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Bike Rides and Nothingness

Every second Wednesday of the month we met on Zoom, five of my medical colleagues and I, for more than a year. We started off sharing fun facts. She spoke of her bike rides—how fast she could go, how beautiful the fall leaves were, how fresh the forest air smelled, how spring brought a veil of green.

We also discussed the differences between a doctor’s approach and a scientist’s approach to teaching students and residents in a hospital setting. We provoked each other. We enjoyed the intellectual challenge that faced us—the puzzle of creating a sound medical education research design.

Till that second Wednesday in March. She entered the call early and mentioned that she did not have good news for our group. She had to quit. She was going into hospice care. In her own home. She was only able to join our call for a few minutes.

I tried to reflect carefully on her news by saying, “I think I know what you mean—you have to prioritize your activities…”

She answered, “There is nothing to prioritize. I just can’t do it.”

My inadequacy to find and use the right words pained me. I feared that I had hurt her.

That call was her last one with us. Our last one with her. Although she had mentioned neuropathy, and we had seen her sometimes wearing a little hat, her departure was unexpected.

There was no proper good-bye. What do you say in a situation like that? What do you say when fingers cannot touch each other across the screens? What do you say when your voice breaks and tears flow, but you know she does not want you to be upset?

Our group took a break for a couple of months.

Today I wrote an email about meeting again, on the second Wednesday of June. This time, I entered only four addresses.

I thought about bike rides and nothingness.

J.M. Monica van de Ridder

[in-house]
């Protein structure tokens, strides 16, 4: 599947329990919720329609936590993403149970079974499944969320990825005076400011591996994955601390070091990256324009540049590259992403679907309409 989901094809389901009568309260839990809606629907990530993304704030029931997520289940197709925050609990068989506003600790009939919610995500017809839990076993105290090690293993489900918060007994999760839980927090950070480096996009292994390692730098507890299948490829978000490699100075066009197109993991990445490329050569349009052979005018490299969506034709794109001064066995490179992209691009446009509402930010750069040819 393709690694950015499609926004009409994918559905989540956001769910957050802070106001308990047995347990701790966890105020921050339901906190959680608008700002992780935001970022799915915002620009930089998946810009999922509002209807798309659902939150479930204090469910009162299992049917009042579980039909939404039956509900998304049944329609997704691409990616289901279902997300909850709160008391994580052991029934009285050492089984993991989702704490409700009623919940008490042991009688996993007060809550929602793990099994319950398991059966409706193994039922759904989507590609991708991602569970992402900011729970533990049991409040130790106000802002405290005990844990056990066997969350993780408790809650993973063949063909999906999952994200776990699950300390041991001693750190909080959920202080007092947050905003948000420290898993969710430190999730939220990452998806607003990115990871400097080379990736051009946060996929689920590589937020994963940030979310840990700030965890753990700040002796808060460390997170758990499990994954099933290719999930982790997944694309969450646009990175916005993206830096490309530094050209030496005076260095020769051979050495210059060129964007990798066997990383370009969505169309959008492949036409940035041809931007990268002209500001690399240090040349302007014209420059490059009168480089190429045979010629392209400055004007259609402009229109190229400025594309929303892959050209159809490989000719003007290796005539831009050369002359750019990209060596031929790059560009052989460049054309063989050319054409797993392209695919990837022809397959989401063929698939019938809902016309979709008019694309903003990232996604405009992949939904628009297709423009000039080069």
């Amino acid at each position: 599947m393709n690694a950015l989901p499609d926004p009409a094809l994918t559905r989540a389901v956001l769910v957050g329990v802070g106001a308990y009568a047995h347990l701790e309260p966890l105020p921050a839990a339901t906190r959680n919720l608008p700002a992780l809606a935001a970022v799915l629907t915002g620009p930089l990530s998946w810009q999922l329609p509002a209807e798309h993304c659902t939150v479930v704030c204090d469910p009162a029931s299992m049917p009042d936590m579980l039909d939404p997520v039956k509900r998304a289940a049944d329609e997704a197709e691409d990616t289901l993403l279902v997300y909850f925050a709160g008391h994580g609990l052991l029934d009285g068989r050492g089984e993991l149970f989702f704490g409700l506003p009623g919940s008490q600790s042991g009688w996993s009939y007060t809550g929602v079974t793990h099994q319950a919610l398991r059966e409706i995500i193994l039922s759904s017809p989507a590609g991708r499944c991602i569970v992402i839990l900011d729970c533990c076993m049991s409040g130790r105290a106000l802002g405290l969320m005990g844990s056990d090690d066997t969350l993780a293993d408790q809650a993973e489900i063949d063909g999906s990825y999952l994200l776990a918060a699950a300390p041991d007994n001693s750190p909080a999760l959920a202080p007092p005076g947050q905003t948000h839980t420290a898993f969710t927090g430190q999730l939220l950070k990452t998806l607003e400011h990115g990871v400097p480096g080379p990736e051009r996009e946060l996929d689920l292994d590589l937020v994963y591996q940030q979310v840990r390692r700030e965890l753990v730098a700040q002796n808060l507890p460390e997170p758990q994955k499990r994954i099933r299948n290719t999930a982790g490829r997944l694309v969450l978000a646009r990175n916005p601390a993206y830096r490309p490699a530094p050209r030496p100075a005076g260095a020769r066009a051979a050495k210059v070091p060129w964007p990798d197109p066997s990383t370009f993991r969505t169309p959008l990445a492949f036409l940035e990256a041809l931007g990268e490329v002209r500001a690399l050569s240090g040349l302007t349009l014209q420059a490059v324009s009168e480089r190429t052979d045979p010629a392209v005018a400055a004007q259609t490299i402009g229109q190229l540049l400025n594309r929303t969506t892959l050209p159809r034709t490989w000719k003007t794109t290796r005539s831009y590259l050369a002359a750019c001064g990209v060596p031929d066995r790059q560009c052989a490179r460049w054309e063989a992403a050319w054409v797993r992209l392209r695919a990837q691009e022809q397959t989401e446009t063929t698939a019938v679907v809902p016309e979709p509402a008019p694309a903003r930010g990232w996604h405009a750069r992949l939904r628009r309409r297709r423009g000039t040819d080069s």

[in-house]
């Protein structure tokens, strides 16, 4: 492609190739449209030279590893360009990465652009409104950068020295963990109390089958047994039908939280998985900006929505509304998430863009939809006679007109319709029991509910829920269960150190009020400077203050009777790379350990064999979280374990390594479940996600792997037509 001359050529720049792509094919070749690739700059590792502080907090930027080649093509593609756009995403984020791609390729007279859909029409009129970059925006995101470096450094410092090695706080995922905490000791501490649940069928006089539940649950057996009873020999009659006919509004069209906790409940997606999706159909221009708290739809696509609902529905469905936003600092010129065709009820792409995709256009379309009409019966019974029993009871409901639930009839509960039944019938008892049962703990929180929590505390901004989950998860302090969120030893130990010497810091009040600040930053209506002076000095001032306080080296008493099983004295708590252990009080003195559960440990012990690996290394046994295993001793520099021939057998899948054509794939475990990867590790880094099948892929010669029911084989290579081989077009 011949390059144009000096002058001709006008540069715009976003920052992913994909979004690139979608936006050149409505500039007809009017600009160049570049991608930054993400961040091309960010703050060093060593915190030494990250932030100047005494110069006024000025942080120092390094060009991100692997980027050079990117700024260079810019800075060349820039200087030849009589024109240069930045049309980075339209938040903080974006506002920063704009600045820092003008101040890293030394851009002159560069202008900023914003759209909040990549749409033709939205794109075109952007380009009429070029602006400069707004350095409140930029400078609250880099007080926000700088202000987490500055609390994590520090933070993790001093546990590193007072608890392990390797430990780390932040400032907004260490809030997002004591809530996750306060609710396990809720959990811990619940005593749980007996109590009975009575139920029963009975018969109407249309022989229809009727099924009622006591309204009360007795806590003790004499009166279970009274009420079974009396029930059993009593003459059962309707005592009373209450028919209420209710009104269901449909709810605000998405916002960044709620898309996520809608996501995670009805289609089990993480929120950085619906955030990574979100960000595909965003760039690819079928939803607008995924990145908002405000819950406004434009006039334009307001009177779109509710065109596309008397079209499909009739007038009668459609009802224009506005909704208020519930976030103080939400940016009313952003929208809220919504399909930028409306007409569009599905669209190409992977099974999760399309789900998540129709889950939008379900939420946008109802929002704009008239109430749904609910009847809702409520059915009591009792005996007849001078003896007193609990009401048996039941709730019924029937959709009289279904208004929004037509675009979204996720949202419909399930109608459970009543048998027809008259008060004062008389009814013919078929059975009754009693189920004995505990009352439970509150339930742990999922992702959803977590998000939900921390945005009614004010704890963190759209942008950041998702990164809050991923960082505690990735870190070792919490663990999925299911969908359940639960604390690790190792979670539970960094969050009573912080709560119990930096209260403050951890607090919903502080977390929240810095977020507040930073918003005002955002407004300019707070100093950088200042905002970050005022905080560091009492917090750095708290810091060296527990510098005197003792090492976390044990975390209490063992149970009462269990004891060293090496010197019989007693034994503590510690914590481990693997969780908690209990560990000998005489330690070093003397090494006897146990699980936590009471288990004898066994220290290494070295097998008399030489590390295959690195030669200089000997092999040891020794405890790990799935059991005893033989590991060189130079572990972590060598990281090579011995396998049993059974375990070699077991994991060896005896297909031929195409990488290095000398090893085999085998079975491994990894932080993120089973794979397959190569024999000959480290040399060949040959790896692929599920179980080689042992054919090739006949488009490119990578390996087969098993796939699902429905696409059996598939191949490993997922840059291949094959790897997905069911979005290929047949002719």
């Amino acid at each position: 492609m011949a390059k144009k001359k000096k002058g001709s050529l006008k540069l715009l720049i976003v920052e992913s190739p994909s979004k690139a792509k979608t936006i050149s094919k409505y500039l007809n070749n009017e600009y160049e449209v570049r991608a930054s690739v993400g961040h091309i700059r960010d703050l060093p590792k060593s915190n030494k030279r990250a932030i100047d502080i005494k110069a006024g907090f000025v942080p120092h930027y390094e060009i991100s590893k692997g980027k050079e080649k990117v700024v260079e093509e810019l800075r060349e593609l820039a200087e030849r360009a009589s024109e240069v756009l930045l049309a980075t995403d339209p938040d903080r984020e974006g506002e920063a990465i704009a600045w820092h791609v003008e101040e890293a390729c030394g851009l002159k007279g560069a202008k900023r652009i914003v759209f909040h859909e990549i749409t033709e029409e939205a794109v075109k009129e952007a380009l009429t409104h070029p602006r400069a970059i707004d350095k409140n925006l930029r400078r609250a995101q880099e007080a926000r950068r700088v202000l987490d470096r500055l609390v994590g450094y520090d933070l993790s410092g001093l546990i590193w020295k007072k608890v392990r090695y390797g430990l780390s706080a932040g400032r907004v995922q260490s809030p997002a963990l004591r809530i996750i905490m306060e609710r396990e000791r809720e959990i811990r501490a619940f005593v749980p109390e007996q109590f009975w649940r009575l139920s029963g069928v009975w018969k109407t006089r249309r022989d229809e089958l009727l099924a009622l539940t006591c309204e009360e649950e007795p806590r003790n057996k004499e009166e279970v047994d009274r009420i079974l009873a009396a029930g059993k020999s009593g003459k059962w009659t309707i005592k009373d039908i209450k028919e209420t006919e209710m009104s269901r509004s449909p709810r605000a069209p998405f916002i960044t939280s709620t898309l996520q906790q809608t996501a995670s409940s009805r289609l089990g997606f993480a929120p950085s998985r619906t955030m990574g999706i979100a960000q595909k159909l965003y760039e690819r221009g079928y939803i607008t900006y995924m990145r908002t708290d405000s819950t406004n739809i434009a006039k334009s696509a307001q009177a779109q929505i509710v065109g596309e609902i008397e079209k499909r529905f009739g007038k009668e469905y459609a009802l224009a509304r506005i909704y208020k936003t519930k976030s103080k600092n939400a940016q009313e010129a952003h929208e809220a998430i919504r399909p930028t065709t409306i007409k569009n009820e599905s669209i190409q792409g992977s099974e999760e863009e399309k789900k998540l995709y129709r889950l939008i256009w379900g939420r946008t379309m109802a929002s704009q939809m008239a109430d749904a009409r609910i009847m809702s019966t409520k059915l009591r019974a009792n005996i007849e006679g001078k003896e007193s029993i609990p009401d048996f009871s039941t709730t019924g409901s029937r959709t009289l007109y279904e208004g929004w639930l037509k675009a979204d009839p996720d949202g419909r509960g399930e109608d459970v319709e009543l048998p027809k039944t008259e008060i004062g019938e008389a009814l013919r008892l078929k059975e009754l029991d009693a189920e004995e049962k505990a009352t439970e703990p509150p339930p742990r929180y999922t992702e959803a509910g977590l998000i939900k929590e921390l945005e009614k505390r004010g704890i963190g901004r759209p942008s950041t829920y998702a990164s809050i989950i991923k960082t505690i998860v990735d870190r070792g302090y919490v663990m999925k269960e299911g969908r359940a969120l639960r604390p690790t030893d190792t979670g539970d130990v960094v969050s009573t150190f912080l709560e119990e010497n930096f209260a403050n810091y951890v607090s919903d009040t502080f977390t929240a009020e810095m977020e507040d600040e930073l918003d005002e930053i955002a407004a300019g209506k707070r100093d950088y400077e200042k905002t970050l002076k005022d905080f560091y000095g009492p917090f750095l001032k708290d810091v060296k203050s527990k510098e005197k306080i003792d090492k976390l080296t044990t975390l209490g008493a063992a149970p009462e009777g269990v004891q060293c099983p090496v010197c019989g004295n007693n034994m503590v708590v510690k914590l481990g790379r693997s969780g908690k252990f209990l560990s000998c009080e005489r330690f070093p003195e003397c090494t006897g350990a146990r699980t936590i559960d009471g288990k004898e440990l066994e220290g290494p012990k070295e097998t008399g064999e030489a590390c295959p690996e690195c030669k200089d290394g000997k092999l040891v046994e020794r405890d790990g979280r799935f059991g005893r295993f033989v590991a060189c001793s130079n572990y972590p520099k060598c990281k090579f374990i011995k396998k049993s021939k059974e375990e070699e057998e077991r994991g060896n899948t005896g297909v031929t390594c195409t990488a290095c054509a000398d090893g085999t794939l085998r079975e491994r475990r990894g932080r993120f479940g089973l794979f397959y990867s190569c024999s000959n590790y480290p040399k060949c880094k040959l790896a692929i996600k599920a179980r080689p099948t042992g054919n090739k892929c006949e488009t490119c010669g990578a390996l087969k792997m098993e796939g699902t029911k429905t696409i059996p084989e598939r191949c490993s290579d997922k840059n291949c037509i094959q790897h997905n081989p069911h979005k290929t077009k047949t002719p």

Grand Rapids, Michigan


4 thoughts on “Bike Rides and Nothingness”

  1. I so empathize with this story. About thirty years ago, a very vibrant colleague of mine exited our friendship in a very similar manner. Selfishly, I wanted that special goodbye. More painfully, I grieved for the vibrancy of our friendship as her remaining days were parsed. And now that I am seriously ill myself, I understand so deeply how painful it is to just not have the stamina to sustain relationships. I see the other side, and I can promise you that it sucks. I wish you the best as your group regroups. May your memories continue to bless you.

    1. J.M.Monica van de Ridder

      Dear Sara Ann,

      Thank you so much for sharing your thoughts, and thank you for sharing your perspective how it is to be at the other side and not having the stamina to sustain relationships. I cannot imagine how hard this must be.

      When I immigrated to the USA I learned how important it was to have a certain ‘closure’ for myself. It was painful to leave so many warm and nice people behind. But that was a ‘choice’, my ‘choice’. I think because the relationship between my colleague and my did never come to a formal close, never that real goodbye, that made it hard. But writing the above piece gave a sense of relieve. I think she would have smiled a little when she saw the title.

      Thank you again for sharing. I wish you a lot of courage on your way.


  2. J.M.Monica van de Ridder

    Thank you for your reaction, Margaret.

    Although the post is about our colleague, writing it all down helped me to process the events, and come to terms with it.

    Our group is going to meet soon!

  3. Margaret Mahar

    A beautiful post.
    Clearly caring, but realizing that there is nothing you can do.
    I also am struck by the fact that the post is about her, not you.
    I truly hope your group gets back together.

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